And then there were two

There is some kind of Murphy’s Law at play here.

After years of window shopping and sighing over rigid heddle looms of any size — anything bigger than an inkle loom — a week after I learn how to string my new TIA, my mom (whom I speak to by phone every day and is intimately acquainted with my every craft, triumph, and travail) says, “Oh, would you be interested in another loom?  I’ve had this one at my house for a few years.  I didn’t know you’d be interested in it or I would have told you about it sooner.”

Um, YES!  But why didn’t we make this connection before?!

Meet loom #2, a 20″ Beca, solid cherry, made probably in the late 1970s:

Beca has a nasty old warp on her.

So in the space of three weeks, I have two modest-sized rigid heddle looms and plans to warp one of these ladies for some houndstooth.

I’ve also been sewing:

Abstract fabric art

The sewing has been a compulsion that I cannot explain.  Costumes, drawstring project bags, fabric dolls, doll clothes.  I think it is my internal frustrated quilter crying out for time and space to work.

A few of my pretty bags

Or maybe I just like to sew now.  (I can hear some of my friends gasping with surprise.)

Oooo… Pretty!

Once upon a time there was an average 30-something mother of two who went to a Halloween party.

M arrived and said, “Did you check your email today?  I have something in my trunk for you.”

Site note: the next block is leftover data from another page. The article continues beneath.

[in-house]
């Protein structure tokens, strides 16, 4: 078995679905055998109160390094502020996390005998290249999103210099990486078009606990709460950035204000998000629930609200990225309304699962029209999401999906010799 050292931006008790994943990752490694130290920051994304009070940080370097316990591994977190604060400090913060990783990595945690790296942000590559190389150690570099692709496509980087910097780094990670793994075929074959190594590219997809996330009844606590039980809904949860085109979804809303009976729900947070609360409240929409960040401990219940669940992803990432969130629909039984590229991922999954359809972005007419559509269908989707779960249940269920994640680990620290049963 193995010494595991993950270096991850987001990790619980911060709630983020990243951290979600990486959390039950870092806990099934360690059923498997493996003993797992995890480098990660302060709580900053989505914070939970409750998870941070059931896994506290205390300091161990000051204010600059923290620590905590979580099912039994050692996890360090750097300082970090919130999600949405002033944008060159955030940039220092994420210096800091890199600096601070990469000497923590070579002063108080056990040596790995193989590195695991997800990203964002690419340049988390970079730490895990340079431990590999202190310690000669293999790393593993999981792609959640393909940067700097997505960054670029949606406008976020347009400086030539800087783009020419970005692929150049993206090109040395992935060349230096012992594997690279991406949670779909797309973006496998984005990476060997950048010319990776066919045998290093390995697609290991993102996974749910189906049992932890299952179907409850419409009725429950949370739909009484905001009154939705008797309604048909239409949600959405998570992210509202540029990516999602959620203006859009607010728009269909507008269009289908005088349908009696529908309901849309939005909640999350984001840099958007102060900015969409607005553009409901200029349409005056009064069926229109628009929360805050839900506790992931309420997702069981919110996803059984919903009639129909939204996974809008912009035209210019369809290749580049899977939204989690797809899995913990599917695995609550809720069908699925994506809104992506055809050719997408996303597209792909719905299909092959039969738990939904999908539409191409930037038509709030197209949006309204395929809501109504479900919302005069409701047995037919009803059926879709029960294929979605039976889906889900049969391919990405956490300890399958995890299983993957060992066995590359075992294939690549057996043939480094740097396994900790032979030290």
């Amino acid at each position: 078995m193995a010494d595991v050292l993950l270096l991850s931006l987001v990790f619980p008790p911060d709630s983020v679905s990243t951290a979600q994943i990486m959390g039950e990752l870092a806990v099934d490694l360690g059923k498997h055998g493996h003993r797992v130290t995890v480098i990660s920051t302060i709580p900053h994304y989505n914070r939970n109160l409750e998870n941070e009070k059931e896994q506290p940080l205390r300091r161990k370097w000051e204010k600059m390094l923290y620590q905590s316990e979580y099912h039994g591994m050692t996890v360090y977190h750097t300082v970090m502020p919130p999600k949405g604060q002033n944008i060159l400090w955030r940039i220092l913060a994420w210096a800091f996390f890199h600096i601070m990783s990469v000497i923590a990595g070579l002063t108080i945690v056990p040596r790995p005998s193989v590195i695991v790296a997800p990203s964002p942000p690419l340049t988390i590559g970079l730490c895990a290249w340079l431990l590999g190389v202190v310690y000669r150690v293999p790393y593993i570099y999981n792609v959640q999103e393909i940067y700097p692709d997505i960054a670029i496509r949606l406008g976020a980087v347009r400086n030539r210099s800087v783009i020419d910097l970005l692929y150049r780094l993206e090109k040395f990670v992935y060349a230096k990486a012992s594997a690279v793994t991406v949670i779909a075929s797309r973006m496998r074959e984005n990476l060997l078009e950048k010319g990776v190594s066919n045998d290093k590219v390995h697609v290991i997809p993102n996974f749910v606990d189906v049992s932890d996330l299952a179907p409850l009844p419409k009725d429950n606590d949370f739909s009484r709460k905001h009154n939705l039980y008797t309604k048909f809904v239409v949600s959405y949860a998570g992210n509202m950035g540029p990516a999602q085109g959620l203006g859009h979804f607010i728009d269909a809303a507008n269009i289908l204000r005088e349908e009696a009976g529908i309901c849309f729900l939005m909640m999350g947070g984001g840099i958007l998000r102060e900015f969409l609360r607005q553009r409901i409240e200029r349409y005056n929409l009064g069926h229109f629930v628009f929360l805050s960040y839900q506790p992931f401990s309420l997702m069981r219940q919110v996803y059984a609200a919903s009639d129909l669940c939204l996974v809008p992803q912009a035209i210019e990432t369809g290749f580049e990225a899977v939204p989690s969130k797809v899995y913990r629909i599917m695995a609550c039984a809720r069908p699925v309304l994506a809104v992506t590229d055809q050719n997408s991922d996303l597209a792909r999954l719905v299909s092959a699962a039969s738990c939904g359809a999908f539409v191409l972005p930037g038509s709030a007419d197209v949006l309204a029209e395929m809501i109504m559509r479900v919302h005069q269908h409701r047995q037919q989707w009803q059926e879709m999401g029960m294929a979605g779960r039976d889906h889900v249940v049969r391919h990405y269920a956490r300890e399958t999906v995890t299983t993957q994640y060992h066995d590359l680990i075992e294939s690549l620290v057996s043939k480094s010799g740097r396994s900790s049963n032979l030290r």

“No…” I fumbled for my schamncy new smartphone, trying to get to my email as I trailed behind M to her friend’s car.

You will not believe what she pulled out of the trunk!  It was just about the last thing I could have imagined.  Right after a dead body…


For me!  For free!  I was speechless.  I may have skipped across a leaf-strewn field and pumped my fist in the air.  (There is some backstory to heighten the dramatic unveiling, involving a near purchase a year ago of a beautiful loom for $150, over which my husband and I exchanged harsh words.)

This is TIA

Welcome to my new baby, a 1976 TIA 20″ rigid heddle loom, complete with a stand gifted to me by my weaving enabler (and ultimately the person responsible for turning M and her free loom in my direction), G.  A week later, G taught me how to warp her and I was off and weaving a sari silk scarf.

This beautiful skein of sari silk is almost one of my oldest pieces of stash.  I foolishly bought just one skein and have never been able to settle on a project for it.  Nor apparently just go buy another skein, don’t ask me why.

I can't wait to see how the texture blooms after its first bath

The sari silk is working out well as a scarf.  The warp is Paton’s Kroy sock yarn and some leftover yellow cotton, Classic Elite I think.

The only question is: what do I weave next?

Always ready for a close up